GW students are joining others around the nation in fighting a law that strips them of financial aid for past or current drug offenses.
Question 35 on the Free Application for Federal Student Aid form asks students if they have been convicted of possessing or selling illegal drugs while over the age of 18 (tobacco and alcohol are excluded). If they leave it blank, aid is delayed. If they have been convicted, aid can be permanently restricted.
On Tuesday the Student Association joined more than 100 student governments around the nation in signing a petition encouraging Congress to remove the question because it unfairly denies students needed funds.
“This law unlike any other law pulls students out of the classroom for minor mistakes,” said junior Sam Mcree, president of Students for a Sensible Drug Policy, at the SA meeting. “This law is preventing people from bettering themselves.”
During former President Bill Clinton’s administration, the question was more vague and students often left it blank, leading financial aid offices to assume the student had no conviction, said Daniel Small, director of student financial assistance at GW. But the Bush administration has taken a stiffer policy on the question, forcing students to answer yes or no.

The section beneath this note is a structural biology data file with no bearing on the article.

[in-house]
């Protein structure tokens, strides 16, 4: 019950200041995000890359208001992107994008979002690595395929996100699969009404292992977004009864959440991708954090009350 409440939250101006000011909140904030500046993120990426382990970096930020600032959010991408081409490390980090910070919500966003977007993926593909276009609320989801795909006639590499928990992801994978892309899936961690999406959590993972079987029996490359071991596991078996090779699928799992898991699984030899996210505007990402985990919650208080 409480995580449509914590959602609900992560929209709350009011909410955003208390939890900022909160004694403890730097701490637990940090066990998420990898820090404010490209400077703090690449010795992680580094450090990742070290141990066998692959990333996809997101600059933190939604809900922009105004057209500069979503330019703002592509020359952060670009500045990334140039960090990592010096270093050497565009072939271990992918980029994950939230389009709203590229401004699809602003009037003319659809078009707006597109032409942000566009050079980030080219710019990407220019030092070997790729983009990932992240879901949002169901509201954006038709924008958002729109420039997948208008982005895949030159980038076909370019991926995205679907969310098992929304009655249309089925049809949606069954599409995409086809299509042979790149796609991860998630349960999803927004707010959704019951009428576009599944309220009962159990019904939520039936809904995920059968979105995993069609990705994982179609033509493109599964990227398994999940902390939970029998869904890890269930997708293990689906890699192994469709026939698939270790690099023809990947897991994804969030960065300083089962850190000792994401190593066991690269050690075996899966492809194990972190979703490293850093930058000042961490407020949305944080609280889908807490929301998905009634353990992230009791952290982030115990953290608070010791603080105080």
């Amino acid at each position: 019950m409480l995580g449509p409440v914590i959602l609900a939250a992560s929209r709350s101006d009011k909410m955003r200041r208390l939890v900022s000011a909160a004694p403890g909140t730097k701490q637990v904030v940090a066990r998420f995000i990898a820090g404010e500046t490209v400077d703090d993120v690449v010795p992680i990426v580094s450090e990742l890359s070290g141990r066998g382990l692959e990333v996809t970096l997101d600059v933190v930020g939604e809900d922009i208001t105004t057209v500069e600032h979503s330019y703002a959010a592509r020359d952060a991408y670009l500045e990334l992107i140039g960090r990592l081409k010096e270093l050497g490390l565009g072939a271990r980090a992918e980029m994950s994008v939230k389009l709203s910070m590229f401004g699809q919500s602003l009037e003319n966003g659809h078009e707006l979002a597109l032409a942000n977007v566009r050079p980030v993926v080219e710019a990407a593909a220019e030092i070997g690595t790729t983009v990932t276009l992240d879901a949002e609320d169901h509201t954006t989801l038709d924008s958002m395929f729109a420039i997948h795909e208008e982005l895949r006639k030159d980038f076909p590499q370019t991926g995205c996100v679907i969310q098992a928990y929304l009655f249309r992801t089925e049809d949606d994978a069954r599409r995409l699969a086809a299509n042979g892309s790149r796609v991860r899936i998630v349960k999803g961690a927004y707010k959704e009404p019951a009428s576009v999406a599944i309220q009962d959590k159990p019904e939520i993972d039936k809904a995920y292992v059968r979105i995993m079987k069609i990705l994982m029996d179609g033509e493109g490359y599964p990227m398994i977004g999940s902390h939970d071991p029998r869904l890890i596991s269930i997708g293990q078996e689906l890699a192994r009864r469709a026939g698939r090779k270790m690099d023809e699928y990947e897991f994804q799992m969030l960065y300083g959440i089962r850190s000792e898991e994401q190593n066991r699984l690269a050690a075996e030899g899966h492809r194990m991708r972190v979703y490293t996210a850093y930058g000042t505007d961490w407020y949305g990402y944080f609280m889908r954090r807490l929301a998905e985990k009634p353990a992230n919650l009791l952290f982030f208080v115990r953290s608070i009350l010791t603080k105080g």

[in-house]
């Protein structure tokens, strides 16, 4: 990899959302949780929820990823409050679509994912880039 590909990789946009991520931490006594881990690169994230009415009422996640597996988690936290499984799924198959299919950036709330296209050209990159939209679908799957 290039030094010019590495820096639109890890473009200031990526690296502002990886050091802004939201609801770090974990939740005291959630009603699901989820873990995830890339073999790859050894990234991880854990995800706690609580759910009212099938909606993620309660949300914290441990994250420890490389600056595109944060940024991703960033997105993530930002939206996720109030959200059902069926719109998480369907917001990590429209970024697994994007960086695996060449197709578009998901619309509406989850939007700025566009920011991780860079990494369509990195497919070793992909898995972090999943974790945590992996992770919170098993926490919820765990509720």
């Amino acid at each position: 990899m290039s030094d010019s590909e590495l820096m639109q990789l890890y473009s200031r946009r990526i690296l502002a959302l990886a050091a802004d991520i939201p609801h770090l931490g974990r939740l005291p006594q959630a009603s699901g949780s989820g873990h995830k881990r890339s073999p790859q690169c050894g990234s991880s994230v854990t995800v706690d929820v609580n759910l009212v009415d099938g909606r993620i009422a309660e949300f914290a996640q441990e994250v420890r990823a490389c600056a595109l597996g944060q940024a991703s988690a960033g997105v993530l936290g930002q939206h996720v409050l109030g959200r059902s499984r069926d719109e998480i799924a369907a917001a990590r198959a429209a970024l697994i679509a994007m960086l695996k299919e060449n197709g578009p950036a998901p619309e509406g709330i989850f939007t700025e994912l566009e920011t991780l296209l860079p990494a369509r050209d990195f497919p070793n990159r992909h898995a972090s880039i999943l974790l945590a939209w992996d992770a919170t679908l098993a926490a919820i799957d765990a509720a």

The online FAFSA form no longer allows students to submit a form with a blank question 35.
“The financial aid community does not like it,” Small said, adding that a financially dependent student could lose up to $12,000 in many forms of federal aid including loans, grants and work-study pay.
Sophomore Eric Daleo (U-CCAS) sponsored the bill, which passed 16-5-1.
“Drug use is an illegal action, and this doesn’t prevent people from getting an education,” said SA Sen. J.P. Blackford (G-SEAS), who voted against the measure. “Not every person can attend GW whether or not they are convicted of drug use.”
Some senators voted against the bill because they felt they would be advocating drug use by allowing their taxes to fund rehabilitation, said SA Sen. Maureen Benitz (G-CCAS).
Small said he does not know if any GW student has lost federal aid under this provision yet, but students have left the question blank in the past.
Yale University now reimburses students hurt by the law. While GW President Stephen Joel Trachtenberg said that is not a reality at GW, he said he does not agree with the law.
“I would like to tie it (financial aid) to murder,” he said.
-Russ Rizzo contributed to this report.
This article appeared in the April 11, 2002 issue of the Hatchet.